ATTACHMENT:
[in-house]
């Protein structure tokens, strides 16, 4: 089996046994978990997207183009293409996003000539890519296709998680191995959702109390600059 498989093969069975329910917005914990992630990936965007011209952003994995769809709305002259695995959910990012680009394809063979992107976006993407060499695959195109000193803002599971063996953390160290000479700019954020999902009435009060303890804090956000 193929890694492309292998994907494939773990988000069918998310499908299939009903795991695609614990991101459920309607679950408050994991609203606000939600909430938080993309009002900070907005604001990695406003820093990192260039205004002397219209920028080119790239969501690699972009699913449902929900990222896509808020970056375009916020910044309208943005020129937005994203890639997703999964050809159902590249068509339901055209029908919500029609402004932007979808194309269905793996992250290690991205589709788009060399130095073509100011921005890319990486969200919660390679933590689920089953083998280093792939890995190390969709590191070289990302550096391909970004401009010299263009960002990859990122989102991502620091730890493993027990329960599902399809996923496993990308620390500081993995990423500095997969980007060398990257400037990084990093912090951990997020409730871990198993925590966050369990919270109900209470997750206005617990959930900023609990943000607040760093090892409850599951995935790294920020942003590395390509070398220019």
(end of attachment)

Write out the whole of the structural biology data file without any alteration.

[in-house]
């Protein structure tokens, strides 16, 4: 089996046994978990997207183009293409996003000539890519296709998680191995959702109390600059 498989093969069975329910917005914990992630990936965007011209952003994995769809709305002259695995959910990012680009394809063979992107976006993407060499695959195109000193803002599971063996953390160290000479700019954020999902009435009060303890804090956000 193929890694492309292998994907494939773990988000069918998310499908299939009903795991695609614990991101459920309607679950408050994991609203606000939600909430938080993309009002900070907005604001990695406003820093990192260039205004002397219209920028080119790239969501690699972009699913449902929900990222896509808020970056375009916020910044309208943005020129937005994203890639997703999964050809159902590249068509339901055209029908919500029609402004932007979808194309269905793996992250290690991205589709788009060399130095073509100011921005890319990486969200919660390679933590689920089953083998280093792939890995190390969709590191070289990302550096391909970004401009010299263009960002990859990122989102991502620091730890493993027990329960599902399809996923496993990308620390500081993995990423500095997969980007060398990257400037990084990093912090951990997020409730871990198993925590966050369990919270109900209470997750206005617990959930900023609990943000607040760093090892409850599951995935790294920020942003590395390509070398220019």